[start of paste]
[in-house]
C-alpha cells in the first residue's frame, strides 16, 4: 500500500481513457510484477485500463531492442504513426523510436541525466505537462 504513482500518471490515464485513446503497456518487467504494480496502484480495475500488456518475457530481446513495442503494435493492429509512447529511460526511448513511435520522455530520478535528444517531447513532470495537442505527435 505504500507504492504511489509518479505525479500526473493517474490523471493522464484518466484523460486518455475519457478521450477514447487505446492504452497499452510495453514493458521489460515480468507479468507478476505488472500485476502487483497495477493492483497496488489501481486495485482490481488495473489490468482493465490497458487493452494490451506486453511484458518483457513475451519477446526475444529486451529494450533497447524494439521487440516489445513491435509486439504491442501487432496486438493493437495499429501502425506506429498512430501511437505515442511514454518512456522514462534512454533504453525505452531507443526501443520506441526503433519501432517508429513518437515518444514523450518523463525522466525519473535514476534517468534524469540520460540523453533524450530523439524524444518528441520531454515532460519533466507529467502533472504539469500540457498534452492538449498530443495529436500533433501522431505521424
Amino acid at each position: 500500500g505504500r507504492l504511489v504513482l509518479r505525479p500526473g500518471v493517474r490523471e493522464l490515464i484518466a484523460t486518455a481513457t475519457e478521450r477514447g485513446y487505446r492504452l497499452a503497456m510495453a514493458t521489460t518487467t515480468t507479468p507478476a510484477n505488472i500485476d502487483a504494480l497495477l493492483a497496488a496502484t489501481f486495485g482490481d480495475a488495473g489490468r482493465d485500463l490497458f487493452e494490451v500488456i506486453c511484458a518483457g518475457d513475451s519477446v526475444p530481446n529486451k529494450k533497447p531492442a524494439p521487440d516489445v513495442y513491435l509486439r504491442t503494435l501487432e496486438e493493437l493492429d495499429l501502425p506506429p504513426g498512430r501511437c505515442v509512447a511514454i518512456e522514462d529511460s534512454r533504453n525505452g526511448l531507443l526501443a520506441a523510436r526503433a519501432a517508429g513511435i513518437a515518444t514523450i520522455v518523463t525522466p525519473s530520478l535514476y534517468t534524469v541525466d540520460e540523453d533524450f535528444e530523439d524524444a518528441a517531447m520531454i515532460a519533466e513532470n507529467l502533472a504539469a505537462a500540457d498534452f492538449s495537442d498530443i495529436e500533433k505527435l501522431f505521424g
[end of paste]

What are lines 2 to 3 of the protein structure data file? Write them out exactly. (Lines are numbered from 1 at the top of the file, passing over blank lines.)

C-alpha cells in the first residue's frame, strides 16, 4: 500500500481513457510484477485500463531492442504513426523510436541525466505537462 504513482500518471490515464485513446503497456518487467504494480496502484480495475500488456518475457530481446513495442503494435493492429509512447529511460526511448513511435520522455530520478535528444517531447513532470495537442505527435 505504500507504492504511489509518479505525479500526473493517474490523471493522464484518466484523460486518455475519457478521450477514447487505446492504452497499452510495453514493458521489460515480468507479468507478476505488472500485476502487483497495477493492483497496488489501481486495485482490481488495473489490468482493465490497458487493452494490451506486453511484458518483457513475451519477446526475444529486451529494450533497447524494439521487440516489445513491435509486439504491442501487432496486438493493437495499429501502425506506429498512430501511437505515442511514454518512456522514462534512454533504453525505452531507443526501443520506441526503433519501432517508429513518437515518444514523450518523463525522466525519473535514476534517468534524469540520460540523453533524450530523439524524444518528441520531454515532460519533466507529467502533472504539469500540457498534452492538449498530443495529436500533433501522431505521424
Amino acid at each position: 500500500g505504500r507504492l504511489v504513482l509518479r505525479p500526473g500518471v493517474r490523471e493522464l490515464i484518466a484523460t486518455a481513457t475519457e478521450r477514447g485513446y487505446r492504452l497499452a503497456m510495453a514493458t521489460t518487467t515480468t507479468p507478476a510484477n505488472i500485476d502487483a504494480l497495477l493492483a497496488a496502484t489501481f486495485g482490481d480495475a488495473g489490468r482493465d485500463l490497458f487493452e494490451v500488456i506486453c511484458a518483457g518475457d513475451s519477446v526475444p530481446n529486451k529494450k533497447p531492442a524494439p521487440d516489445v513495442y513491435l509486439r504491442t503494435l501487432e496486438e493493437l493492429d495499429l501502425p506506429p504513426g498512430r501511437c505515442v509512447a511514454i518512456e522514462d529511460s534512454r533504453n525505452g526511448l531507443l526501443a520506441a523510436r526503433a519501432a517508429g513511435i513518437a515518444t514523450i520522455v518523463t525522466p525519473s530520478l535514476y534517468t534524469v541525466d540520460e540523453d533524450f535528444e530523439d524524444a518528441a517531447m520531454i515532460a519533466e513532470n507529467l502533472a504539469a505537462a500540457d498534452f492538449s495537442d498530443i495529436e500533433k505527435l501522431f505521424g